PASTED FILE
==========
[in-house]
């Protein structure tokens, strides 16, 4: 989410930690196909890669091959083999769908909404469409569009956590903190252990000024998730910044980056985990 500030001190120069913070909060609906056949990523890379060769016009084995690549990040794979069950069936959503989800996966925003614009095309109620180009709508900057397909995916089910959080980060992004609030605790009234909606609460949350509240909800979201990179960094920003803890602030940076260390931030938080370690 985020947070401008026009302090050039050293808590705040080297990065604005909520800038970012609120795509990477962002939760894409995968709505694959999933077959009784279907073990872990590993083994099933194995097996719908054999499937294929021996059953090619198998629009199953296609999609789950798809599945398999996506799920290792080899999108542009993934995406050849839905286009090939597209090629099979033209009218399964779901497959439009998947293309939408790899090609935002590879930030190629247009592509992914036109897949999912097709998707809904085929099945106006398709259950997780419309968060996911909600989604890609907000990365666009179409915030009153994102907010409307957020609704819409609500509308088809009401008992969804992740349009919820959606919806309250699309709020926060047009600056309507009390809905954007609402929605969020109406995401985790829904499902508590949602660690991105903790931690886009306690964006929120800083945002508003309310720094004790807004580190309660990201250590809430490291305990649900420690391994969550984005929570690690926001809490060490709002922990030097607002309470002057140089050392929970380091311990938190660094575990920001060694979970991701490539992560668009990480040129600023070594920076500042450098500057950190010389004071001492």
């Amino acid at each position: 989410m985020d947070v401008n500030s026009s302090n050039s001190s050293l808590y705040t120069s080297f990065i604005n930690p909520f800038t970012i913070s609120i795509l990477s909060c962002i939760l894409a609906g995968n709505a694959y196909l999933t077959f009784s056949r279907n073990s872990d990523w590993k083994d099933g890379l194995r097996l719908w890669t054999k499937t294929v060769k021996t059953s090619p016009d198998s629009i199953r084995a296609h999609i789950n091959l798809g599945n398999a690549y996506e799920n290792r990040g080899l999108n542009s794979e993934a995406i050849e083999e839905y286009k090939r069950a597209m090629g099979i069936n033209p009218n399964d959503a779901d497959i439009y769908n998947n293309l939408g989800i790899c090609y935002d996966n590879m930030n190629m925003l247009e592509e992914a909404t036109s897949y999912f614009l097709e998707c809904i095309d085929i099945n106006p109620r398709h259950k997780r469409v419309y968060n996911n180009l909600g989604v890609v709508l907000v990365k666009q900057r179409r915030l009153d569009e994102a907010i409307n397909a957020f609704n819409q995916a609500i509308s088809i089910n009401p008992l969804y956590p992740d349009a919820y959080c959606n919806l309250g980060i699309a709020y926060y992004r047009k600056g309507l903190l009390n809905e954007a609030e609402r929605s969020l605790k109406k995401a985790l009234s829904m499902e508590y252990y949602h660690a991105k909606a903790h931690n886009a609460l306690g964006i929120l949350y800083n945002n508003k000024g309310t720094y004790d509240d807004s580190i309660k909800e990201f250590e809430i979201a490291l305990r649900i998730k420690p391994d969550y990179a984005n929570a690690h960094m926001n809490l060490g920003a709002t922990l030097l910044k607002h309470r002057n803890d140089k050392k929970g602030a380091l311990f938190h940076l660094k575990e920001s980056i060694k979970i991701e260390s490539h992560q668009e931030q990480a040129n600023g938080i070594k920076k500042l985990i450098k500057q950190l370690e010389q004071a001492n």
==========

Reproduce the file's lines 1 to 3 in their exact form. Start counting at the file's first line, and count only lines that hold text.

[in-house]
């Protein structure tokens, strides 16, 4: 989410930690196909890669091959083999769908909404469409569009956590903190252990000024998730910044980056985990 500030001190120069913070909060609906056949990523890379060769016009084995690549990040794979069950069936959503989800996966925003614009095309109620180009709508900057397909995916089910959080980060992004609030605790009234909606609460949350509240909800979201990179960094920003803890602030940076260390931030938080370690 985020947070401008026009302090050039050293808590705040080297990065604005909520800038970012609120795509990477962002939760894409995968709505694959999933077959009784279907073990872990590993083994099933194995097996719908054999499937294929021996059953090619198998629009199953296609999609789950798809599945398999996506799920290792080899999108542009993934995406050849839905286009090939597209090629099979033209009218399964779901497959439009998947293309939408790899090609935002590879930030190629247009592509992914036109897949999912097709998707809904085929099945106006398709259950997780419309968060996911909600989604890609907000990365666009179409915030009153994102907010409307957020609704819409609500509308088809009401008992969804992740349009919820959606919806309250699309709020926060047009600056309507009390809905954007609402929605969020109406995401985790829904499902508590949602660690991105903790931690886009306690964006929120800083945002508003309310720094004790807004580190309660990201250590809430490291305990649900420690391994969550984005929570690690926001809490060490709002922990030097607002309470002057140089050392929970380091311990938190660094575990920001060694979970991701490539992560668009990480040129600023070594920076500042450098500057950190010389004071001492």
């Amino acid at each position: 989410m985020d947070v401008n500030s026009s302090n050039s001190s050293l808590y705040t120069s080297f990065i604005n930690p909520f800038t970012i913070s609120i795509l990477s909060c962002i939760l894409a609906g995968n709505a694959y196909l999933t077959f009784s056949r279907n073990s872990d990523w590993k083994d099933g890379l194995r097996l719908w890669t054999k499937t294929v060769k021996t059953s090619p016009d198998s629009i199953r084995a296609h999609i789950n091959l798809g599945n398999a690549y996506e799920n290792r990040g080899l999108n542009s794979e993934a995406i050849e083999e839905y286009k090939r069950a597209m090629g099979i069936n033209p009218n399964d959503a779901d497959i439009y769908n998947n293309l939408g989800i790899c090609y935002d996966n590879m930030n190629m925003l247009e592509e992914a909404t036109s897949y999912f614009l097709e998707c809904i095309d085929i099945n106006p109620r398709h259950k997780r469409v419309y968060n996911n180009l909600g989604v890609v709508l907000v990365k666009q900057r179409r915030l009153d569009e994102a907010i409307n397909a957020f609704n819409q995916a609500i509308s088809i089910n009401p008992l969804y956590p992740d349009a919820y959080c959606n919806l309250g980060i699309a709020y926060y992004r047009k600056g309507l903190l009390n809905e954007a609030e609402r929605s969020l605790k109406k995401a985790l009234s829904m499902e508590y252990y949602h660690a991105k909606a903790h931690n886009a609460l306690g964006i929120l949350y800083n945002n508003k000024g309310t720094y004790d509240d807004s580190i309660k909800e990201f250590e809430i979201a490291l305990r649900i998730k420690p391994d969550y990179a984005n929570a690690h960094m926001n809490l060490g920003a709002t922990l030097l910044k607002h309470r002057n803890d140089k050392k929970g602030a380091l311990f938190h940076l660094k575990e920001s980056i060694k979970i991701e260390s490539h992560q668009e931030q990480a040129n600023g938080i070594k920076k500042l985990i450098k500057q950190l370690e010389q004071a001492n």